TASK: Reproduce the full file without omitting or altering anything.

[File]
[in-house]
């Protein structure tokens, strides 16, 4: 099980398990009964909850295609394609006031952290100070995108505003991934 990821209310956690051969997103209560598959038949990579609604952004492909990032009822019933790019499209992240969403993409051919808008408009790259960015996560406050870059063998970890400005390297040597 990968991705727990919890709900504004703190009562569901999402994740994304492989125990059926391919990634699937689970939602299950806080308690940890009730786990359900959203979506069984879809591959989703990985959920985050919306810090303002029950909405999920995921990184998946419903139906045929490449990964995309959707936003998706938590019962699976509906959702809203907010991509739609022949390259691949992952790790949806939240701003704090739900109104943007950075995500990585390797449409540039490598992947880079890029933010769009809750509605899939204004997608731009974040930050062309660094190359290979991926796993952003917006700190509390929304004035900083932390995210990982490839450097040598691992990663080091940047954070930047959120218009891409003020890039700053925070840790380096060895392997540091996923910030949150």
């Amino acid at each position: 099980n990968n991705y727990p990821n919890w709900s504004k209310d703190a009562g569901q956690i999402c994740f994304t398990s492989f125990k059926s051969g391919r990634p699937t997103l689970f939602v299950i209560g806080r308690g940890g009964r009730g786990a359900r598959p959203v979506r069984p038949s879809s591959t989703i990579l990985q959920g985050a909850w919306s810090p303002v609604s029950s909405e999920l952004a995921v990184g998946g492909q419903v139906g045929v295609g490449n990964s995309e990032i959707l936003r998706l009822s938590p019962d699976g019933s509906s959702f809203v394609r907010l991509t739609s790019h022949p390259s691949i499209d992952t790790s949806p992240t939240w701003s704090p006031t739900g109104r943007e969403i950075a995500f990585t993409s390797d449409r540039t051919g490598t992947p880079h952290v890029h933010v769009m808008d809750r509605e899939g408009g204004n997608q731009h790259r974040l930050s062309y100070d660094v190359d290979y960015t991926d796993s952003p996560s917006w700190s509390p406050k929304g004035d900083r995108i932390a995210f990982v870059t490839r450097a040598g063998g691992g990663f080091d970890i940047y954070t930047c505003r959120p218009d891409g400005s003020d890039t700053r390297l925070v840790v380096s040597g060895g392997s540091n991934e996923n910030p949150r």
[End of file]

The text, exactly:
[in-house]
């Protein structure tokens, strides 16, 4: 099980398990009964909850295609394609006031952290100070995108505003991934 990821209310956690051969997103209560598959038949990579609604952004492909990032009822019933790019499209992240969403993409051919808008408009790259960015996560406050870059063998970890400005390297040597 990968991705727990919890709900504004703190009562569901999402994740994304492989125990059926391919990634699937689970939602299950806080308690940890009730786990359900959203979506069984879809591959989703990985959920985050919306810090303002029950909405999920995921990184998946419903139906045929490449990964995309959707936003998706938590019962699976509906959702809203907010991509739609022949390259691949992952790790949806939240701003704090739900109104943007950075995500990585390797449409540039490598992947880079890029933010769009809750509605899939204004997608731009974040930050062309660094190359290979991926796993952003917006700190509390929304004035900083932390995210990982490839450097040598691992990663080091940047954070930047959120218009891409003020890039700053925070840790380096060895392997540091996923910030949150």
């Amino acid at each position: 099980n990968n991705y727990p990821n919890w709900s504004k209310d703190a009562g569901q956690i999402c994740f994304t398990s492989f125990k059926s051969g391919r990634p699937t997103l689970f939602v299950i209560g806080r308690g940890g009964r009730g786990a359900r598959p959203v979506r069984p038949s879809s591959t989703i990579l990985q959920g985050a909850w919306s810090p303002v609604s029950s909405e999920l952004a995921v990184g998946g492909q419903v139906g045929v295609g490449n990964s995309e990032i959707l936003r998706l009822s938590p019962d699976g019933s509906s959702f809203v394609r907010l991509t739609s790019h022949p390259s691949i499209d992952t790790s949806p992240t939240w701003s704090p006031t739900g109104r943007e969403i950075a995500f990585t993409s390797d449409r540039t051919g490598t992947p880079h952290v890029h933010v769009m808008d809750r509605e899939g408009g204004n997608q731009h790259r974040l930050s062309y100070d660094v190359d290979y960015t991926d796993s952003p996560s917006w700190s509390p406050k929304g004035d900083r995108i932390a995210f990982v870059t490839r450097a040598g063998g691992g990663f080091d970890i940047y954070t930047c505003r959120p218009d891409g400005s003020d890039t700053r390297l925070v840790v380096s040597g060895g392997s540091n991934e996923n910030p949150r």